Two paintings paired together address Indigenous deaths in custody directly. Bill Mansfield’s National Shame Job (2021) is a linguistic painting that uses white, red and yellow hand-painted text on a black background to ask “Why are Aboriginals still dying in custody after the 1991 Royal Commission into Aboriginal Deaths in Custody?” … “This is a National shame job!” It seems to provide commentary for C. Harrison’s Deaths in Custody (2021), which sits alongside it. Harrison’s painting is slightly larger at 59 centimetres x 87 centimetres – the size of the vast majority of paintings in the exhibition, an indication of the limited access to art materials in prisons – and depicts 440 human figures rendered in black that resemble cut-out paper people chains.

The figures are painted on an earthy, nostalgic orange that recalls the colour used in a lot of 1970s Aboriginal kitsch “tourist art” and is decorated with a black-and-white crosshatched pattern reminiscent of Top End Indigenous painting, such as the rarrk used in Arnhem Land barks. The 440 black figures mark the number of deaths in custody since the 1991 royal commission at the time it was painted. The number has since reached 500, suggesting the painting knows its own limits and accounts for only a moment in history, rather than the unutterable and ongoing nature of suffering and grief.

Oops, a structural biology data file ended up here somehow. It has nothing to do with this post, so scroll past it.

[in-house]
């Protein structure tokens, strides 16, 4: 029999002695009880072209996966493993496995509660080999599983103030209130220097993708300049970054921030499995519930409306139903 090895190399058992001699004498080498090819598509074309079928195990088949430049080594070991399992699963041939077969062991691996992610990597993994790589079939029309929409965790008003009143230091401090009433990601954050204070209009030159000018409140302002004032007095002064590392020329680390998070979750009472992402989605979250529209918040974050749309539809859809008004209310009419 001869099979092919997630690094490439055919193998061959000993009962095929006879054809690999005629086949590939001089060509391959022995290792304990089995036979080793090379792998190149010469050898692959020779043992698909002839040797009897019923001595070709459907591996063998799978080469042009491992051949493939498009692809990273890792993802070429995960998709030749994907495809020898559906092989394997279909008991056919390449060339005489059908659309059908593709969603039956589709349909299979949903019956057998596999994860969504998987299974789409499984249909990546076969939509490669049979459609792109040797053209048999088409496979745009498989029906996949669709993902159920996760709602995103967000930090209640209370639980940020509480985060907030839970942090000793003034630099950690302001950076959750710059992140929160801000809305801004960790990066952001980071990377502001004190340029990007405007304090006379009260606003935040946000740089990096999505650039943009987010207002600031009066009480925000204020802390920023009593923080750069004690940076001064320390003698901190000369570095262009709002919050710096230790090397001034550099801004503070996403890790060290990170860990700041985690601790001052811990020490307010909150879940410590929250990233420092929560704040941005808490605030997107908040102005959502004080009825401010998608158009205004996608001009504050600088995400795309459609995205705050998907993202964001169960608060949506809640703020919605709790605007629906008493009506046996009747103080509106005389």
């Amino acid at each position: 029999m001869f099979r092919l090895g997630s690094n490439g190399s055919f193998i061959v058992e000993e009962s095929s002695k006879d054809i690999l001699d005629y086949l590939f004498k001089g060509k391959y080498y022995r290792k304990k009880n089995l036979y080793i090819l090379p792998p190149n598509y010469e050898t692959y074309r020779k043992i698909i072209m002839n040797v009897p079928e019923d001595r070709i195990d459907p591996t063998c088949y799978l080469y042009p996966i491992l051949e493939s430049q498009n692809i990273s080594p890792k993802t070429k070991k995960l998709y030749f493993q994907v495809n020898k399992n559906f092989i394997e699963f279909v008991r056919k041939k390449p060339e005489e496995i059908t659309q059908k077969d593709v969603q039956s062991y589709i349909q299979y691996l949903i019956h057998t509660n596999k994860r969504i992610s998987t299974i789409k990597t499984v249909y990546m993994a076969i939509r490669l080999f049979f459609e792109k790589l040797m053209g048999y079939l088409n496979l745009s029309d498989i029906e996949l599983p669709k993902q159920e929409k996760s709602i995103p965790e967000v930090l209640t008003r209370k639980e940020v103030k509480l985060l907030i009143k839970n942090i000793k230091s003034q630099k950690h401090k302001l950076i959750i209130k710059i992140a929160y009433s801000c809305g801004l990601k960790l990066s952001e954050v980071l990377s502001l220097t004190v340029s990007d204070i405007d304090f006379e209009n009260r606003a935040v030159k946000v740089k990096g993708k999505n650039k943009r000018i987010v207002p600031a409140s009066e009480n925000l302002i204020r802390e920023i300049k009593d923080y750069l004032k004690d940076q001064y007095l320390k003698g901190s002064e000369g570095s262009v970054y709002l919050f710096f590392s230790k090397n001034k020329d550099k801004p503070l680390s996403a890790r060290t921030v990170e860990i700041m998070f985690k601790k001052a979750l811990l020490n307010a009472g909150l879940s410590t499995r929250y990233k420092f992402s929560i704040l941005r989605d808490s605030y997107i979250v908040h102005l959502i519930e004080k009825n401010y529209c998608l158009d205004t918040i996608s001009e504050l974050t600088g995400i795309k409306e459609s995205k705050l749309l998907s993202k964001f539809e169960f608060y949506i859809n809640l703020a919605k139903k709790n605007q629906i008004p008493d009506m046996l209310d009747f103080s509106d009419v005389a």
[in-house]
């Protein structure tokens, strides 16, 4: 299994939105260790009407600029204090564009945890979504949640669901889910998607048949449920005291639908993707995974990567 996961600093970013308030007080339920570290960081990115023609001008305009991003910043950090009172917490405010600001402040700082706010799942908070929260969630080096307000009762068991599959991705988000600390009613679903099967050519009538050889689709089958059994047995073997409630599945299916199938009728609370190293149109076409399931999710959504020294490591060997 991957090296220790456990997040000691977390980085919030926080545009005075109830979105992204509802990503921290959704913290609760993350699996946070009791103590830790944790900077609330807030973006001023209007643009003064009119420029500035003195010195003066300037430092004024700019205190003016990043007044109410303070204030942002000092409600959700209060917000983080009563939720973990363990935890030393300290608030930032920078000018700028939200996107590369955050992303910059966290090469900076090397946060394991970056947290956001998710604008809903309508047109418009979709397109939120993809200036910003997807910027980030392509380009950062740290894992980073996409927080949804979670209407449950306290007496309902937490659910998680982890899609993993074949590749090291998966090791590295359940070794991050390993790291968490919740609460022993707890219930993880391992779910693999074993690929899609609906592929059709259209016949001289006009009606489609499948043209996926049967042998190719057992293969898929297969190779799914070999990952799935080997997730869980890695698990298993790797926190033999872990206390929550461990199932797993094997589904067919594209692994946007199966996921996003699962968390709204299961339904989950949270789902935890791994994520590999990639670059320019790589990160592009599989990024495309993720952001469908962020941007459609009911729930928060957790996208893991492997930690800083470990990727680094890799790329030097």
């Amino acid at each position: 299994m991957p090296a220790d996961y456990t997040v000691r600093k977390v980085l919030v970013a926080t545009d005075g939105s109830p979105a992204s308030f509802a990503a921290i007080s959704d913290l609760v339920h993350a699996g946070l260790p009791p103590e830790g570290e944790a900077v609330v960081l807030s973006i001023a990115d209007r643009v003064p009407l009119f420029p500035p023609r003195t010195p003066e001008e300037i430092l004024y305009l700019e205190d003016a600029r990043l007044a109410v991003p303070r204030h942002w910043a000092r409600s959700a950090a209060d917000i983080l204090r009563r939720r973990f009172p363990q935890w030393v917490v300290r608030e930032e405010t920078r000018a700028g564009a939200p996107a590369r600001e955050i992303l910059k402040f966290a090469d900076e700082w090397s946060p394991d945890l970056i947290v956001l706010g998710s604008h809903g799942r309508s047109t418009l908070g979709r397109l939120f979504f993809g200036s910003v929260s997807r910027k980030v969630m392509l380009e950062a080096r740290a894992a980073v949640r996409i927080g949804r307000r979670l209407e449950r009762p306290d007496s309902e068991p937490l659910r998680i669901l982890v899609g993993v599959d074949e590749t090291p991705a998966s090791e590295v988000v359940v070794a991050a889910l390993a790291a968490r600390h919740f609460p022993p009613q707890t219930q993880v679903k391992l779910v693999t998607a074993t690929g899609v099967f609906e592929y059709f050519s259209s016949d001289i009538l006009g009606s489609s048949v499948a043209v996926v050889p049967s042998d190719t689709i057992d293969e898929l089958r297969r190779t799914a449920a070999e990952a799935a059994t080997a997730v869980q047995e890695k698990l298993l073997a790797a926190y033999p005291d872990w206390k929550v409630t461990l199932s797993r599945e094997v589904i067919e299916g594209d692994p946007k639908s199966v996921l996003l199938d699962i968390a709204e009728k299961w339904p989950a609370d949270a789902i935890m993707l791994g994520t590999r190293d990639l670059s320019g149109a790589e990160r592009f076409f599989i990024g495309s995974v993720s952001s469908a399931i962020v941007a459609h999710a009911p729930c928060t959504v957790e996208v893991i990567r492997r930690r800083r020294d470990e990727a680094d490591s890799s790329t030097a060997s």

Using a similar colour palette to Harrison’s Deaths in Custody is Big Don’s visionary Koorie Old Style Boxing (2021). Instead of making an earthy orange by mixing acrylic paints, as in Harrison’s work, Big Don literally uses the earth – terracotta clay – to sculpt a large vessel that depicts a scene showing Aboriginal tent boxers mid-fight, mid-punch and post-match, in the circling, storytelling style of a Grecian vase. Much as the pictorial work of Greek vases provides insights into daily, mythological and ceremonial life in antiquity, Big Don’s vase tells of a time around 1910-70 when Aboriginal men used to travel around as troupes of boxers, fighting in circus tents. The sport required willing, fungible bodies that it was socially acceptable to shape and misshape through violence.